Stephen Dubner, co-author of the global bestseller Freakonomics
and resident of the Upper West Side of Manhattan, is
not happy with his lot. Turns out he’s part of that small minority of Manhattanites
who owns a car, and he feels that not enough is being done to make his car-owning
life easier. What would he like to change? He would like to be able to buy a
parking spot. He would like some form of residents’ parking on the UWS so that
he can park there for free while other people can’t, increasing his chances
of finding a spot. And he would like to be able to park in front of fire hydrants.
Weirdly, I feel no pity for Dubner’s sorry state whatsoever. For one thing,
the commenters on his site have done a very good job explaining why people shouldn’t
park in front of fire hydrants. Says Dubner, with his habitual overconfidence
that anything he thinks must, therefore, be true: "The firemen only need
to hook the hose up to the hydrant, and a car parked by the hydrant certainly
doesn’t interfere with that." I think that "certainly"
maybe doesn’t mean what Dubner seems to think it means, as this
photo clearly demonstrates. Fire hoses need to go straight into the hydrant,
and if a car is parked in front of the hydrant, that basically means they have
to go straight through the car.
As for buying parking spaces, Dubner hilariously says that he has "long
wondered why some entrepreneur hasn’t turned a NYC parking garage into
a co-op". Yes, that’s right, a co-op. Because of course we couldn’t
have just anybody buying a parking space: they would have to go through the
co-op board first. Can’t have some crappy old Ford truck next to my Porsche
In any case, Dubner seems to have utterly missed the entire business model
behind parking garages, which is that they quietly sit there, making a relatively
modest amount of money with very little in the way of hassle or expense or property
taxes, until such time as the owner decides to cash out to a property developer.
So clearly you can’t sell individual spaces in perpetuity, because then you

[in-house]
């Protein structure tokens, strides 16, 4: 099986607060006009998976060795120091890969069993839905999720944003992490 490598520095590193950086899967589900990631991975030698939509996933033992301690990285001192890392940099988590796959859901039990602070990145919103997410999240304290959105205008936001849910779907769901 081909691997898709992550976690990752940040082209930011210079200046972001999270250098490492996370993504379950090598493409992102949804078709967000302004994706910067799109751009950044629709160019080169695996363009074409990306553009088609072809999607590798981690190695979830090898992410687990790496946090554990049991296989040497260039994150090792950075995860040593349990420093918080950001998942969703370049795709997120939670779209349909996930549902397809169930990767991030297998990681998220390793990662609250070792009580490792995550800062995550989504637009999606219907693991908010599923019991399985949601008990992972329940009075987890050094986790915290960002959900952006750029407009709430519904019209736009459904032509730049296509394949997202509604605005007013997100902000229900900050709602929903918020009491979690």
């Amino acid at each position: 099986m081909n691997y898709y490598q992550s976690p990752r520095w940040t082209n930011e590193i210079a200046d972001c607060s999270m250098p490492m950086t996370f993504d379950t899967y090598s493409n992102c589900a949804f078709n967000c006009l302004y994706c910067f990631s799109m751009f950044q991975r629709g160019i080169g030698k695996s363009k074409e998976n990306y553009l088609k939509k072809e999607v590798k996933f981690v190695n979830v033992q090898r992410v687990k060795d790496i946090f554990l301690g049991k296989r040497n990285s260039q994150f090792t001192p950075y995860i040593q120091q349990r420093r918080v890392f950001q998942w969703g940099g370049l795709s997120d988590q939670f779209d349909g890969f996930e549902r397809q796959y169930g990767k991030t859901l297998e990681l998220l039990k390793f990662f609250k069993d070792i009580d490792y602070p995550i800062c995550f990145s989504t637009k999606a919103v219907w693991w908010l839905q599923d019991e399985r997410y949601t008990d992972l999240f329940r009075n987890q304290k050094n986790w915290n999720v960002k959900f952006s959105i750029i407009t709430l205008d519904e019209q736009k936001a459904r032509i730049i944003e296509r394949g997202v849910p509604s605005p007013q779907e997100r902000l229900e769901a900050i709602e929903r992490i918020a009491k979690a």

would lose your exit strategy and your opportunity to make an enormous profit
on the land.
Then, of course, there’s free on-the-street parking, a system which abuses
– abuses! – honest taxpaying millionaires like Mr Dubner:
NYC residents like me get abused by the current free-parking-on-the-street
system. Why should someone who, say, lives in New Jersey and works on the
Upper West Side get to park for free on my street when I pay local taxes and
Is it maybe because public parking is for the, um, public, and not
just for people who can afford to live on the Upper West Side? In any case,
Manhattan’s car owners get an incredible deal already. Every time they park
their car on the street for free, they get exclusive use of roughly 160 square
feet of prime Manhattan real estate for nothing. They can store all manner of
stuff in their car(s) – storage space which would cost many thousands
of dollars if you had to pay for it. And they get very easy access to transportation
anywhere in the city, while the rest of us have to schlep to the subway or wait
for a bus or try to find a taxi.
Think of a European city like Utrecht
or Munich. There are many
fewer cars parked on the street than you see in Manhattan, and instead the roads
have wide and well-maintained bike paths. Now imagine all the space given over
to free car parking in Manhattan used instead for bike paths and bike parking,
remembering that you can easily have parking
for a dozen bikes in one parking space.
Who would benefit from such a plan? Most New Yorkers, since biking around the
city would stop being a very dangerous proposition and start being by far the
easiest, fastest, and most efficient way of getting from A to B. Who would lose
out? The relative handful of residents who also own cars. The cost-benefit analysis
is clearly positive, but don’t expect a "freakonomist" like Dubner
to buy it (or, it would seem,
New York City Transport Commissioner Iris Weinshall). After all, look at the
pain Dubner’s in already!